Arab League Troops For Iraq Al Hakim

Arab League Troops for Iraq?
Al-Hakim Rejects Tyranny of the Minority

Rumors are flying in Cairo that the US is asking Arab countries to send troops to Iraq to prepare the way for a US withdrawal. This quest is said to underlie the mission of Vice President Richard Bruce Cheney to Egypt and other Arab states beginning Sunday.

Khalid Mahmud of al-Sharq al-Awsat reports from Cairo [Ar.] that the Arab League denied that US ambassador to Egypt Francis Ricciardone broached, during his meeting on Saturday with Secretary-General Amr Moussa, the possibility that it might send troops to Iraq to help achieve order and stability. Moussa’s chief of staff, Hisham Yusuf, said that although Iraq and the Lebanon-Syria crisis had been discussed, the issue of troops for Iraq was not raised.

He said that it seemed unlikely that Arab League members would seriously consider sending peacekeeping troops to Iraq. A precondition would be a formal invitation from the Iraqi government backed by a consensus of the political forces in Iraq. There would also have to be a United Nations Security Council resolution specifying the nature of the mission of these troops, their rules of engagement, and how long they were to remain in Iraq. He pointed out that similar plans were floated last summer but had never amounted to anything, and reminded us that Arab League members would not be willing to have their troops under US command.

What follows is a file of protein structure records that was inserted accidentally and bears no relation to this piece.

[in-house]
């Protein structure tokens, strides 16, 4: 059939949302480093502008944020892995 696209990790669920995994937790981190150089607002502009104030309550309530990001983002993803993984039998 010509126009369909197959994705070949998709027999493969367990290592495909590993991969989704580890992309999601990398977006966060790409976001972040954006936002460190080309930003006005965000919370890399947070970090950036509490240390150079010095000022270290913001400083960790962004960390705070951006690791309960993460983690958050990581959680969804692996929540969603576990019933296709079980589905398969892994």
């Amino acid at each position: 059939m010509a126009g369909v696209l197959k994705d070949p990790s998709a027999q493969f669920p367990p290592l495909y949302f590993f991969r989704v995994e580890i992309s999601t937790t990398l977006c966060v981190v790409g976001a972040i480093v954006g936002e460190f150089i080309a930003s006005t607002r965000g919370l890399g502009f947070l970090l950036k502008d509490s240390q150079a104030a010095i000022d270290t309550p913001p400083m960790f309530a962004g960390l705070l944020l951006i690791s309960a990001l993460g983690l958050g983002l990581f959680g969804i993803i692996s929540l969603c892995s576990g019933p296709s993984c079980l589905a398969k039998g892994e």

An American source told SA that Washington wants to encourage the evolution of Arab plans for peace keeping in Iraq, and noted that Yemen had at one point floated such a plan. SA writes, “The veil was drawn back on American efforts to encourage some Arab states to form an Arab intervention force in Iraq on the model of the Arab peace enforcing units that were formed from several Arab countries under the leadership of Syira during the civil war in Lebanon.

Some observers said that Arab publics would angrily reject this prospect.

[Cole: Egypt and Yemen are appropriate for this,whether they follow through or not. But it seems a little unlikely to me that the Shiite government will want them.)

Guerrillas in Ramadi killed a US Marine.

Reuters reports security incidents on Saturday:

” BAGHDAD – A roadside bomb killed two policemen and injured four other people when it blew up next to a police patrol in eastern Baghdad, police said.

BAGHDAD – Gunmen assassinated Hadi al-Wa’ili, a Shi’ite cleric who led prayers at the Mehdi mosque in the mixed Baghdad neighbourhood of Hurriya, police said.”

Here is what Shaikh al-Waeli said in April, 2003, after the fall of Saddam and the killing of returned Shiite cleric Abdul Majid al-Khoei: